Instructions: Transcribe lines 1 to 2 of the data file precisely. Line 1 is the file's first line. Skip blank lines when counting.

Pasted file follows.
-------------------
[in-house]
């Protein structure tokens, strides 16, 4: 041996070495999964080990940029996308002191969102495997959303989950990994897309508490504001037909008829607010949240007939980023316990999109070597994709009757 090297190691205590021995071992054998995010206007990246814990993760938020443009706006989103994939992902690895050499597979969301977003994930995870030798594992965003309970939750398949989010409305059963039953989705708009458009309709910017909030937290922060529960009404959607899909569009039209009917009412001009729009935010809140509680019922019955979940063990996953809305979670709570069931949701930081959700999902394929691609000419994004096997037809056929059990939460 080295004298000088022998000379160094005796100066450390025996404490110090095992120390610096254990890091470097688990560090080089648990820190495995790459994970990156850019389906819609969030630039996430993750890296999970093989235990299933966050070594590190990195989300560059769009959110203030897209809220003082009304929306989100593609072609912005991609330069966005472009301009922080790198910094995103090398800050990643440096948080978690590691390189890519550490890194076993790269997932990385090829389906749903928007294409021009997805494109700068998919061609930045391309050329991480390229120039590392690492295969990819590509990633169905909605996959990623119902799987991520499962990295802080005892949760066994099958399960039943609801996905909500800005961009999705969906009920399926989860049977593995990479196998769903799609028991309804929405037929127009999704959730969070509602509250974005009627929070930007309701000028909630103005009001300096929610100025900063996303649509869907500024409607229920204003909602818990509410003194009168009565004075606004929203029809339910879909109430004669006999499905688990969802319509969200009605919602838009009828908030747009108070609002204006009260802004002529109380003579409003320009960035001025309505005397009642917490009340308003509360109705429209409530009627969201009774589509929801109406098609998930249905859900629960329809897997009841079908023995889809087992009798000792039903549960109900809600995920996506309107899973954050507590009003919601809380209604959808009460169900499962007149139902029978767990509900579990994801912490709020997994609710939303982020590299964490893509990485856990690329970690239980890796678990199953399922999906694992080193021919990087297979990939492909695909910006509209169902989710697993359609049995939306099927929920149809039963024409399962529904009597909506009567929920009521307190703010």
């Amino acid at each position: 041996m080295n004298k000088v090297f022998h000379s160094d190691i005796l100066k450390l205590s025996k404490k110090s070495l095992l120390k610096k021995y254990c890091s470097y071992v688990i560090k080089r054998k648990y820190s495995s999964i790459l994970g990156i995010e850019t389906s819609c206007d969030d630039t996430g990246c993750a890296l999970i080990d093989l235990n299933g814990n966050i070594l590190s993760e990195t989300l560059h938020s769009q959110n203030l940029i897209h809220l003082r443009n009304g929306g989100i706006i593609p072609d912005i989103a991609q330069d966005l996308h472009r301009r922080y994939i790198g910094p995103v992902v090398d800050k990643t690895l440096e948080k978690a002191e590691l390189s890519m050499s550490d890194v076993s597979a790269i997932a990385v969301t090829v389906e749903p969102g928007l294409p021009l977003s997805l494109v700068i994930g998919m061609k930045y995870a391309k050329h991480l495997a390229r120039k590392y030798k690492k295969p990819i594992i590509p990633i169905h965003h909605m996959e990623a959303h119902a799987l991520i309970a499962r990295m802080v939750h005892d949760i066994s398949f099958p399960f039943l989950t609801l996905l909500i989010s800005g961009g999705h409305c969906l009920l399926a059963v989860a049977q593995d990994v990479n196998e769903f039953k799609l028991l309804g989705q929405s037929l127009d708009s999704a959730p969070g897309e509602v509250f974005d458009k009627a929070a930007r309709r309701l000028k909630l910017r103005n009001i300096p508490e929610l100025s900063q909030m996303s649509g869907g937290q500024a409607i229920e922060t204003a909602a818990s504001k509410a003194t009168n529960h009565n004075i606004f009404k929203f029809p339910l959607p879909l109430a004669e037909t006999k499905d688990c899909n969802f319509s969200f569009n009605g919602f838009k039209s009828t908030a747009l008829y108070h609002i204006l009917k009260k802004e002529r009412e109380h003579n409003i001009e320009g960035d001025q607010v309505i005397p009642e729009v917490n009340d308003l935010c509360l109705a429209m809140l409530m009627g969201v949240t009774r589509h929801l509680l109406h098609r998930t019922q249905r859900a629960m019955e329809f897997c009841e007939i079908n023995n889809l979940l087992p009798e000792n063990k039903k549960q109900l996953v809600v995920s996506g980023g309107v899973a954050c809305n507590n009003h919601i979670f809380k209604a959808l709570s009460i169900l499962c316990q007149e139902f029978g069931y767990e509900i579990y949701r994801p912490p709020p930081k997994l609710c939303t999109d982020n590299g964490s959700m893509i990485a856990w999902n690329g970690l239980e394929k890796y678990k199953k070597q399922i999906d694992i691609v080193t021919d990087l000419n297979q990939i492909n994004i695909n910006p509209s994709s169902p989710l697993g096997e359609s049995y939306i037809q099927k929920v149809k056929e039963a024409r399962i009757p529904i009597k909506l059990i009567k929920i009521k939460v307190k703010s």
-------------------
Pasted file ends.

[in-house]
């Protein structure tokens, strides 16, 4: 041996070495999964080990940029996308002191969102495997959303989950990994897309508490504001037909008829607010949240007939980023316990999109070597994709009757 090297190691205590021995071992054998995010206007990246814990993760938020443009706006989103994939992902690895050499597979969301977003994930995870030798594992965003309970939750398949989010409305059963039953989705708009458009309709910017909030937290922060529960009404959607899909569009039209009917009412001009729009935010809140509680019922019955979940063990996953809305979670709570069931949701930081959700999902394929691609000419994004096997037809056929059990939460 080295004298000088022998000379160094005796100066450390025996404490110090095992120390610096254990890091470097688990560090080089648990820190495995790459994970990156850019389906819609969030630039996430993750890296999970093989235990299933966050070594590190990195989300560059769009959110203030897209809220003082009304929306989100593609072609912005991609330069966005472009301009922080790198910094995103090398800050990643440096948080978690590691390189890519550490890194076993790269997932990385090829389906749903928007294409021009997805494109700068998919061609930045391309050329991480390229120039590392690492295969990819590509990633169905909605996959990623119902799987991520499962990295802080005892949760066994099958399960039943609801996905909500800005961009999705969906009920399926989860049977593995990479196998769903799609028991309804929405037929127009999704959730969070509602509250974005009627929070930007309701000028909630103005009001300096929610100025900063996303649509869907500024409607229920204003909602818990509410003194009168009565004075606004929203029809339910879909109430004669006999499905688990969802319509969200009605919602838009009828908030747009108070609002204006009260802004002529109380003579409003320009960035001025309505005397009642917490009340308003509360109705429209409530009627969201009774589509929801109406098609998930249905859900629960329809897997009841079908023995889809087992009798000792039903549960109900809600995920996506309107899973954050507590009003919601809380209604959808009460169900499962007149139902029978767990509900579990994801912490709020997994609710939303982020590299964490893509990485856990690329970690239980890796678990199953399922999906694992080193021919990087297979990939492909695909910006509209169902989710697993359609049995939306099927929920149809039963024409399962529904009597909506009567929920009521307190703010």